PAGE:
Outrunning the Moon and Other Thoughts

This morning I woke in the perfect dark, before my alarm, before anyone else seemed to stir. I tried to go back to sleep, but the moon was so bright.

This morning I dressed in silence, shivering in the chilly room, without coffee. I loaded my car in the dark parking lot and drove away.

This morning the rising sun competed with the setting moon and my 75 mile per hour speed for my attention. I sang Leonard Cohen’s Hallelujah, Adele’s Hello. I sang Johnny Cash and John Denver and Phantom of the Opera and was hoarse before I hit 96 west. I sipped coffee and told myself the roads were fine, look at all these other brave people passing me!

I didn’t stop at rest areas, I went almost straight through, because I had promised my husband I would, because women have an unsettling way of going missing.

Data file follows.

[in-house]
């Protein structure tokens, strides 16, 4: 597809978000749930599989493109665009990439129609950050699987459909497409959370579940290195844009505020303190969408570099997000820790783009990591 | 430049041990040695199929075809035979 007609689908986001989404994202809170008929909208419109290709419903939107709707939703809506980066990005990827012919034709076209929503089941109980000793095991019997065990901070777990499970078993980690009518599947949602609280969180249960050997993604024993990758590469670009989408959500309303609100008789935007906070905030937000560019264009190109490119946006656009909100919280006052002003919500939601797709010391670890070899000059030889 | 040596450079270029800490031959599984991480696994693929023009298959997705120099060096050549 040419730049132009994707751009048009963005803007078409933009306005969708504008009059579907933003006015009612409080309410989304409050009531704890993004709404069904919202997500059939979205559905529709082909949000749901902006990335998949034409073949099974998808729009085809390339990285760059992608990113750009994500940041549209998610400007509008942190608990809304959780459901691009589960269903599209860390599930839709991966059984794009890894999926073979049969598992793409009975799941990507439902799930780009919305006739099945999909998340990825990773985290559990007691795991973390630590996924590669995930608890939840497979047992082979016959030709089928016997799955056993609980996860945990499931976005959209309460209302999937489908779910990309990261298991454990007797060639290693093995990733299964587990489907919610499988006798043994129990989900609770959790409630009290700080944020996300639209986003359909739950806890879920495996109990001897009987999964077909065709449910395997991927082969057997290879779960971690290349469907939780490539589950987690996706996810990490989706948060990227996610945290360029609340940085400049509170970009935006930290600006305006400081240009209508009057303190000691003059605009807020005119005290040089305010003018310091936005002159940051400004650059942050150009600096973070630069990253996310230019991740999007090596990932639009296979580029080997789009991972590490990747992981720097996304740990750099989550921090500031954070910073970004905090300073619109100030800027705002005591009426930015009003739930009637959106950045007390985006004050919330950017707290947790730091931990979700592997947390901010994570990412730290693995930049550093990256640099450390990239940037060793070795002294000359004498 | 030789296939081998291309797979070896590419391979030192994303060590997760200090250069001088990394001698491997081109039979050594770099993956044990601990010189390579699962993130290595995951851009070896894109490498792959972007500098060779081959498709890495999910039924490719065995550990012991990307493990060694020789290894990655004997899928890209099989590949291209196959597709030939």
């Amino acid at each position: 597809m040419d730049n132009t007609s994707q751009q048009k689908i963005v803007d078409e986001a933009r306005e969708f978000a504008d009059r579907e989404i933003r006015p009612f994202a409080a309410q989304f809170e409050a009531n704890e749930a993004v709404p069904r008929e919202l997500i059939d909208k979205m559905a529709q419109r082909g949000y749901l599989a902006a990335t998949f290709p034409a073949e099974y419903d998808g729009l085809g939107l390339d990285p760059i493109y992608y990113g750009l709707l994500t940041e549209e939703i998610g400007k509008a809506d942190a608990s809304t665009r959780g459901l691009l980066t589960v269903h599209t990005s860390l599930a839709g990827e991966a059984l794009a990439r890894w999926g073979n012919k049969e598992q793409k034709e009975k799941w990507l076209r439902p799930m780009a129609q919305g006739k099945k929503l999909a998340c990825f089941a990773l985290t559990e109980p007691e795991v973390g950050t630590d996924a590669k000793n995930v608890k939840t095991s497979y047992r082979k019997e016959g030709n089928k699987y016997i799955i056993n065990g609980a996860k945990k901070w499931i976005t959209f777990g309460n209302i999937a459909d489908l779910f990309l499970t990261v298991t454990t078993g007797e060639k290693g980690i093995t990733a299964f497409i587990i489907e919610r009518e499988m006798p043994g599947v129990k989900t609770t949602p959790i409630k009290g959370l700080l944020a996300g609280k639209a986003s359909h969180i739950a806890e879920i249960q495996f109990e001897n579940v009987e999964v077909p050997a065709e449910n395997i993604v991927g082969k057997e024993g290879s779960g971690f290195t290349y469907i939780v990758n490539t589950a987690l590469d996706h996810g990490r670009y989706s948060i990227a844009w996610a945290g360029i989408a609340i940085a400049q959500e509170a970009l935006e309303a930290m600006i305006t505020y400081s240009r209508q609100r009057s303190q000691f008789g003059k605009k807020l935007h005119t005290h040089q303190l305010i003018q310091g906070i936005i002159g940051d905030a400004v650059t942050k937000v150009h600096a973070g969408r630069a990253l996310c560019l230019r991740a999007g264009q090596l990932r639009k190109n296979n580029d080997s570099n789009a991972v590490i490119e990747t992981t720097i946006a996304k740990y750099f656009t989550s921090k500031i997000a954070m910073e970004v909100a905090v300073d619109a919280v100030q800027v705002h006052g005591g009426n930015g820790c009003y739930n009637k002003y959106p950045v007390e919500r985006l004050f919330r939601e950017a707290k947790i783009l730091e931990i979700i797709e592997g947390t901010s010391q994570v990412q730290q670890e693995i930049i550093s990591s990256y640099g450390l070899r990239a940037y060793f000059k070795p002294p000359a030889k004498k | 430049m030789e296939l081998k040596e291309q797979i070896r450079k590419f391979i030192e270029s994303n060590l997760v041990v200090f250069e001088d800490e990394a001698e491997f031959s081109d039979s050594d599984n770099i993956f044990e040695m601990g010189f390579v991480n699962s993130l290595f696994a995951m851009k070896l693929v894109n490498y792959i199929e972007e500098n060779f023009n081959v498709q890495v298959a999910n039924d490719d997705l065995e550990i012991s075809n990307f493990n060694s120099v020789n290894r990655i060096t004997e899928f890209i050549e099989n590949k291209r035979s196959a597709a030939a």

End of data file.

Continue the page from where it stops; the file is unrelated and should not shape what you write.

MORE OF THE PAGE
As I approached the exit where my group and I normally meet to carpool to this deacon school I was driving away from a song came on, this lovely setting of a blessing. I decided to stop at the gas station and get a coffee. I pulled into that carpool lot and scribbled out that blessing though I am not and will not be qualified to give such a thing: May the road rise to meet you, may the wind be always at your back…. and I left it on a torn off sheet of notebook paper on the windshield of a dear friend.

And I hoped that my message wouldn’t be washed away as the frost on her windshield gave way to water. And I hoped that they would find that message, and know that I’d stopped and thought of them, ripped that page out of my notebook leaving a jagged edge, hunted for a pen. They are just leaving now, and so they will find possibly only a wet piece of paper in an hour or so.

We shall see.